Focusing on three literary masterpieces--Charles Dickens's Bleak House (1853), Gustave Flaubert's Madame Bovary (1857), and Thomas Mann's Buddenbrooks (1901)--Peter Gay, a leading cultural historian, demonstrates that there is more than one way to read a novel.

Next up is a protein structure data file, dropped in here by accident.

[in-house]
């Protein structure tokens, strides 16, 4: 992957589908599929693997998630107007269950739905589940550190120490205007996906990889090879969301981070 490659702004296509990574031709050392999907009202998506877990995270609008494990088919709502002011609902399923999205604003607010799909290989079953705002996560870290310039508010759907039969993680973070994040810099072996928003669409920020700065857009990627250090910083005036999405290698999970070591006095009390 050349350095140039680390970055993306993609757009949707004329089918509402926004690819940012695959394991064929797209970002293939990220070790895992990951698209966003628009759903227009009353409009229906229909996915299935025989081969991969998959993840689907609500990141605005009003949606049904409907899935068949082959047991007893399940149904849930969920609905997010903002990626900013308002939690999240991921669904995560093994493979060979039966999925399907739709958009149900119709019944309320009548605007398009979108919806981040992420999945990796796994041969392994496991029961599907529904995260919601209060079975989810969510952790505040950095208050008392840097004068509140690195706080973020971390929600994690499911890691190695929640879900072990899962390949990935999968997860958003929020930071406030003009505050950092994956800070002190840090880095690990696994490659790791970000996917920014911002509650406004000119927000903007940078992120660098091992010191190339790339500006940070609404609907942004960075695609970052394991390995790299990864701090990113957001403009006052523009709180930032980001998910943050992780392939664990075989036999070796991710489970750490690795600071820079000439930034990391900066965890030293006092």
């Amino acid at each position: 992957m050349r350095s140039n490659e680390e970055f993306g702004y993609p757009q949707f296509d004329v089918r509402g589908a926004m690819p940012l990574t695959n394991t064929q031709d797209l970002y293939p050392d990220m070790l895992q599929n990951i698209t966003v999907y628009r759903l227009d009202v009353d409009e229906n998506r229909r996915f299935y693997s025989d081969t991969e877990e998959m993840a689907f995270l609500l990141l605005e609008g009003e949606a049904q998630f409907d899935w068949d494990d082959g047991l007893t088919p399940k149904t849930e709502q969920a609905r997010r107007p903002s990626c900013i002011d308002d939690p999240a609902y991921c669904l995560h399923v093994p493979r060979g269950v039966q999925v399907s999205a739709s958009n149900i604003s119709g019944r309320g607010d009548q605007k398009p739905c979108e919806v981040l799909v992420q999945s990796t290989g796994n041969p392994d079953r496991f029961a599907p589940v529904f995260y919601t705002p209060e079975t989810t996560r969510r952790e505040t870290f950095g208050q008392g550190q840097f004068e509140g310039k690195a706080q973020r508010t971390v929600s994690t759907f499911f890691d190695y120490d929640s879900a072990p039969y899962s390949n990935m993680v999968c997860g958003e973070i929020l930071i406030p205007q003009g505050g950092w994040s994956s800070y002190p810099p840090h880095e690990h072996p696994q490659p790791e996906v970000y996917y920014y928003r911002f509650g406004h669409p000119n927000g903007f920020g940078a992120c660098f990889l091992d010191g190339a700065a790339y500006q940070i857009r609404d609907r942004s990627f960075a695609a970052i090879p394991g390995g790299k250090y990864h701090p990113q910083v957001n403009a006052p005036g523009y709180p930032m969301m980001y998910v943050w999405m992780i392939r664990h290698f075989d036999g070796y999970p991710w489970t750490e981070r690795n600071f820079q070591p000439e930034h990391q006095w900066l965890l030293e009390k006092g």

Typically, readers believe that fiction, especially the Realist novels that dominated Western culture for most of the nineteenth century and beyond, is based on historical truth and that great novels possess a documentary value. That trust, Gay brilliantly shows, is misplaced; novels take their own path to reality. Using Dickens, Flaubert, and Mann as his examples, Gay explores their world, their craftsmanship, and their minds. In the process, he discovers that all three share one overriding quality: a resentment and rage against the society that sustains the novel itself. Using their stylish writing as a form of revenge, they deal out savage reprisals, which have become part of our Western literary canon. A New York Times Notable Book and a Best Book of 2002.